Despite multiple concerns and the ambition to sort them out, the Delhi participants were clear that the summit was not going be a revolutionary one ushering in a tectonic shift in global trading policies. The meeting was seen more as an ice-breaker by optimists and a desperation move by pessimists after the collapse of the Buenos Aires talks over the US’s failure to honor its commitment to find a permanent solution to the public food stock holding issue, a key matter for India.
Safeguarding and strengthening the multilateral trading system has never been as critical as it is today, not only because of the Trump-led United States' mounting protectionism but what are widely regarded as China's predatory economic policies. To that effect, the forum did provide an opportunity for the gathered nations to explore options on ways to reinvigorate the body, whose charter was signed by 123 of the world’s nations.
“We have very significant challenges before us. The WTO dispute settlement system by a blockage in the appointment of appellate body members will be a focus of our conversations in New Delhi,” said Director General Roberto Azevedo, adding that the trade environment globally is very risky. "We are not yet at a trade war situation, but we could get there," he told reporters.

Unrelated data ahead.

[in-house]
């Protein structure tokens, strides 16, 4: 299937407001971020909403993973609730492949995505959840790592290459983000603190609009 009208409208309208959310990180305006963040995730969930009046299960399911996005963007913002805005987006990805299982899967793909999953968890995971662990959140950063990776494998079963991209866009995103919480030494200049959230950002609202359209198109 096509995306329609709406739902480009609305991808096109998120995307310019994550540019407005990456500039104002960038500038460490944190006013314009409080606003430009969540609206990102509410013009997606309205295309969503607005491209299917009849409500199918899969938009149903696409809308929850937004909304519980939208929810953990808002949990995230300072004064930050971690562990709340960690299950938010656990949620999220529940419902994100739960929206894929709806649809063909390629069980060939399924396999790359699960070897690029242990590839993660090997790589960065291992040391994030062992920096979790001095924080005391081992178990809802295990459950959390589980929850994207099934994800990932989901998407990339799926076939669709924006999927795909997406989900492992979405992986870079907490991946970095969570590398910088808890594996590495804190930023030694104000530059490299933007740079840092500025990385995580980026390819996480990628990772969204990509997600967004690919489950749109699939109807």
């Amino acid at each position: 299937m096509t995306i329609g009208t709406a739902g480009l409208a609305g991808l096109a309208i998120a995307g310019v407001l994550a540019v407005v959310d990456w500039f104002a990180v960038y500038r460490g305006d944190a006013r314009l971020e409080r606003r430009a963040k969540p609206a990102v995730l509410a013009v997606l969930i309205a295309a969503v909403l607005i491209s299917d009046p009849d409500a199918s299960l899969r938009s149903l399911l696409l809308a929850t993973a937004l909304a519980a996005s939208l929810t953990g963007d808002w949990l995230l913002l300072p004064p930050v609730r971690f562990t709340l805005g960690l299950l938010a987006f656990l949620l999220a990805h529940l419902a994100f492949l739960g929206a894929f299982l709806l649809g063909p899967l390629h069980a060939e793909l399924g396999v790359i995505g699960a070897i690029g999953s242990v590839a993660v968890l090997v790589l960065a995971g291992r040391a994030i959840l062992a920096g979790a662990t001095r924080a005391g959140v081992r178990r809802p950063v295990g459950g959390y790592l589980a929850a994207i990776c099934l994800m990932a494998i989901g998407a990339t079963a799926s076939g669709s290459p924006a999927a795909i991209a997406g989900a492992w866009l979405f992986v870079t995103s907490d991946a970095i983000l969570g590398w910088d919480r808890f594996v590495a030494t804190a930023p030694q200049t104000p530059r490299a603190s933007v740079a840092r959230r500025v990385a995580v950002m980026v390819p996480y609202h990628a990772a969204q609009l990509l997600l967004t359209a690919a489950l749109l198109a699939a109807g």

At the conference, India advocated a more robust multilateral trading system with a level playing field for both rich and poor nations. Commerce and Industry Minister Suresh Prabhu emphasized this in his speech: “Let us be mindful that in the past when the key economies departed from multilateral obligations by taking recourse to exceptions for agriculture and textiles, it led to other members securing similar exceptions. This only eroded the system and diminished its credibility,” he said.
Special and differential treatment, however, remains a critical and disconcerting aspect of the WTO’s framework, a prospect that is non-negotiable for India, especially over agriculture.